Most helpful critical review
18 of 18 people found the following review helpful
on 20 May 2008
As a Stones fan who's not very enthusiastic about most of their post-Some Girls output, I wasn't exactly drooling in anticipation of this album. But it's safe to say that while it's hardly essential, it does prove, if proof were necessary, that they can still be a very fine rock'n'roll band when they put their mind to it.
The trouble is that when they take their eyes off the ball, as they do several times here, they're quite embarrassing.
Good things: Ronnie Wood's guitar playing, almost throughout. Charlie. The backing musicians. Keef's rhythm playing. Keef's vocals. Mick's vocals when he stops trying too hard. Shattered; All Down The Line (near perfect - what price a whole set of this quality?); Loving Cup (effective guest appearance from Jack White); Some Girls (better than the original); Champagne & Reefer (superb guest appearance from Buddy Guy); Tumbling Dice; I'm Free. The fact that they clearly haven't overdubbed one iota.
Bad things: Keef's lead playing, pretty uninspired most of the time. Mick's ridiculously mannered vocals on quite a few tracks, all the more annoying given there's nothing obviously wrong with his voice - though notice the absence of any tracks requiring falsetto. As Tears Go By. Christina Aguilera - she can sing, but Live With Me isn't a duet. Sympathy For The Devil - staggeringly inept compared to some tracks here. Brown Sugar - sounds like they've played it a few hundred times too many.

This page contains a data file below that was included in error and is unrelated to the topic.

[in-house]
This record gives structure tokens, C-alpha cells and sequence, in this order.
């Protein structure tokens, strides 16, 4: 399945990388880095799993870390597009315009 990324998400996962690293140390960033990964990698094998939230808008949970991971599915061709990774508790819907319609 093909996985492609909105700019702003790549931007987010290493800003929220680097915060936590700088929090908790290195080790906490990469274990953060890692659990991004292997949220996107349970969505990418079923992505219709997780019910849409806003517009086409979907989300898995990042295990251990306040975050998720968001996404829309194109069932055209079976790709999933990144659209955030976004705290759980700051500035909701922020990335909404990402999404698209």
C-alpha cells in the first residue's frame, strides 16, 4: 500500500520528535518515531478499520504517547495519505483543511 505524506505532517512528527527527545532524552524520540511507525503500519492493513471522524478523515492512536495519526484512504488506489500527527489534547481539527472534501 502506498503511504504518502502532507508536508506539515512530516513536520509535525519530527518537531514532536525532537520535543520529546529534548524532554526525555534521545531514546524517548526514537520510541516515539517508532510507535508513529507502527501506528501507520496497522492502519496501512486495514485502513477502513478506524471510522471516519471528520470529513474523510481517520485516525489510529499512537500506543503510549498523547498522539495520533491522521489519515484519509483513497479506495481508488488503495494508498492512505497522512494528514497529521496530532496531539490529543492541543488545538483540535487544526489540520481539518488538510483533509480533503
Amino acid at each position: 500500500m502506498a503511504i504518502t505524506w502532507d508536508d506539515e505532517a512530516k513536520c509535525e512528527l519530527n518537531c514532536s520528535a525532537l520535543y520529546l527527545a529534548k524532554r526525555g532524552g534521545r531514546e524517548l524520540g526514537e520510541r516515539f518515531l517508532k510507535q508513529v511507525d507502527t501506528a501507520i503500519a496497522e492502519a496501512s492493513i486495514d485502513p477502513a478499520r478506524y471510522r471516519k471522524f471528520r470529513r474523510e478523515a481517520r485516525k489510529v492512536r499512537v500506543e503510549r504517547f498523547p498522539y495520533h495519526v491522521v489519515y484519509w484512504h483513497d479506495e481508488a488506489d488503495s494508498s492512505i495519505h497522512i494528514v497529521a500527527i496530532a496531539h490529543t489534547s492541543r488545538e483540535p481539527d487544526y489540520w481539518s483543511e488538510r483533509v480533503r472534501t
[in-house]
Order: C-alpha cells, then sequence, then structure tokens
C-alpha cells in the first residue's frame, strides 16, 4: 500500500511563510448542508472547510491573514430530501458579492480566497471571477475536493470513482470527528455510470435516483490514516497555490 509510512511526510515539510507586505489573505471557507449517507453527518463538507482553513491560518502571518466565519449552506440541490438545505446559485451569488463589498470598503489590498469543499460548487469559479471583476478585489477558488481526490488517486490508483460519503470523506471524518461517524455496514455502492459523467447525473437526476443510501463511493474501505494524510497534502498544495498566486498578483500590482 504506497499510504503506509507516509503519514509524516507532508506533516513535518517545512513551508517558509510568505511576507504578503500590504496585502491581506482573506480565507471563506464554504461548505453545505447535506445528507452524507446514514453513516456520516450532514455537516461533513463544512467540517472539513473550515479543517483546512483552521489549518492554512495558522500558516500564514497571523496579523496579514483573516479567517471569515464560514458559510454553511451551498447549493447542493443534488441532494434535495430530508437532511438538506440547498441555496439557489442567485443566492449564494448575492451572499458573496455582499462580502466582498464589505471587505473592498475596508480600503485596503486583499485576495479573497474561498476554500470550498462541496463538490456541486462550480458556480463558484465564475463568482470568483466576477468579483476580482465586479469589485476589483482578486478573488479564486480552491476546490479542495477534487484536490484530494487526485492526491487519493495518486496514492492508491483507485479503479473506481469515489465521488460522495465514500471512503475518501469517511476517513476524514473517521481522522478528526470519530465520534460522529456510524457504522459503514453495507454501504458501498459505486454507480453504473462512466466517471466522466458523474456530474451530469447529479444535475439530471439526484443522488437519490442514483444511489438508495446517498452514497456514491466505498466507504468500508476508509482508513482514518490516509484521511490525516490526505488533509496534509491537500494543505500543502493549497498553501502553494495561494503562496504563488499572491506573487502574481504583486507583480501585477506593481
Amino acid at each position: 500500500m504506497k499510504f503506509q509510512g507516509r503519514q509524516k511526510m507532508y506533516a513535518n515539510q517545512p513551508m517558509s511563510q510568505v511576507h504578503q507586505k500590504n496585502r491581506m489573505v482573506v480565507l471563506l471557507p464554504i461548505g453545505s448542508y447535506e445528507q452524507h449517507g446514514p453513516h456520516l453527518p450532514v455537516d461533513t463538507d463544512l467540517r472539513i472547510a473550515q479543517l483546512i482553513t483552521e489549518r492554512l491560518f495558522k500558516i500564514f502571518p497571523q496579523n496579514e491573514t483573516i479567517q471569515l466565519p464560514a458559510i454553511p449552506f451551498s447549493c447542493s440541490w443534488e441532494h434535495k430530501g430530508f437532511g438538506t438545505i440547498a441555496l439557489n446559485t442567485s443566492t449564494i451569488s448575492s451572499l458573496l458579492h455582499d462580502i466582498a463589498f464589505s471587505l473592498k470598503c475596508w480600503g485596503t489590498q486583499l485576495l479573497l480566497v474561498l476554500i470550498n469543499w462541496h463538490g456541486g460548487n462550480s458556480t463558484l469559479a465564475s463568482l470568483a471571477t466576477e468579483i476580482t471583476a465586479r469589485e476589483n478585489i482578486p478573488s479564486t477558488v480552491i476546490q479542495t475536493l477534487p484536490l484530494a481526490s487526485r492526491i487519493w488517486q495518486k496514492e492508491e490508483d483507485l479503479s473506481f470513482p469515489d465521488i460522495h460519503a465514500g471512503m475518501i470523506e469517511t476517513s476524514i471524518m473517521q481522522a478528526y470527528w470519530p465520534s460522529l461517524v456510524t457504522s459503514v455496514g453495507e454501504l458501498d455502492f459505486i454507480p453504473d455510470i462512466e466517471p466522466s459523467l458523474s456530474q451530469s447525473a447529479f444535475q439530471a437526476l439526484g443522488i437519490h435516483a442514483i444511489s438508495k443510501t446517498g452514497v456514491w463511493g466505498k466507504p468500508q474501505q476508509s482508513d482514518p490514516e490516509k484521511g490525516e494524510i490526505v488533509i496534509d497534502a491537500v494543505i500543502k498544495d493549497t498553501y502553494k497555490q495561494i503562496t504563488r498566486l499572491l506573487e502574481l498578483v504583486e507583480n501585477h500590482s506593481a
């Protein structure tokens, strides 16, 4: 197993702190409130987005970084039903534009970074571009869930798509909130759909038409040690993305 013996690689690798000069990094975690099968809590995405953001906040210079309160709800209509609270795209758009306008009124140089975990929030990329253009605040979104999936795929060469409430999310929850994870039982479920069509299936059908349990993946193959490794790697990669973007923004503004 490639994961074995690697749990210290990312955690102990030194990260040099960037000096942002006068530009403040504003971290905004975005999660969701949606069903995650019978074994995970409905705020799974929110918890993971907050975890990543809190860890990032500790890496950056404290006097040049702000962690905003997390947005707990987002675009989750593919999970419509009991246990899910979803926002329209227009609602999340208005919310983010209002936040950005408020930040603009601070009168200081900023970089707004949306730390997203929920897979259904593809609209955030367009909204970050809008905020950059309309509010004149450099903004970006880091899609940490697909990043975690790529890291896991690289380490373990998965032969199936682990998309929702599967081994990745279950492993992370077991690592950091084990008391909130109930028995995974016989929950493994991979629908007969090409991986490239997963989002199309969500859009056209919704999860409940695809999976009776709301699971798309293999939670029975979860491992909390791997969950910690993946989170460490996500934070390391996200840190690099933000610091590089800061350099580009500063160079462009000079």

Overall they make a pretty convincing, if not often brilliant, noise much of the time, certainly they don't sound like most of them are over 60 - but more than any other Stones live album this is a warts and all recording and there are plenty of warts. For the most part the stuff that comes off best is the better songs among the less famous tunes. Also worth mentioning - Ronnie and Keef's guitar lines have often been hard to separate; here, Ronnie's in the left speaker and Keef's in the right speaker and you can tell who's doing what.
Worth buying if you enjoy latterday Stones, a long way from being their worst album (or live album) but I'm not in a huge hurry to see the film.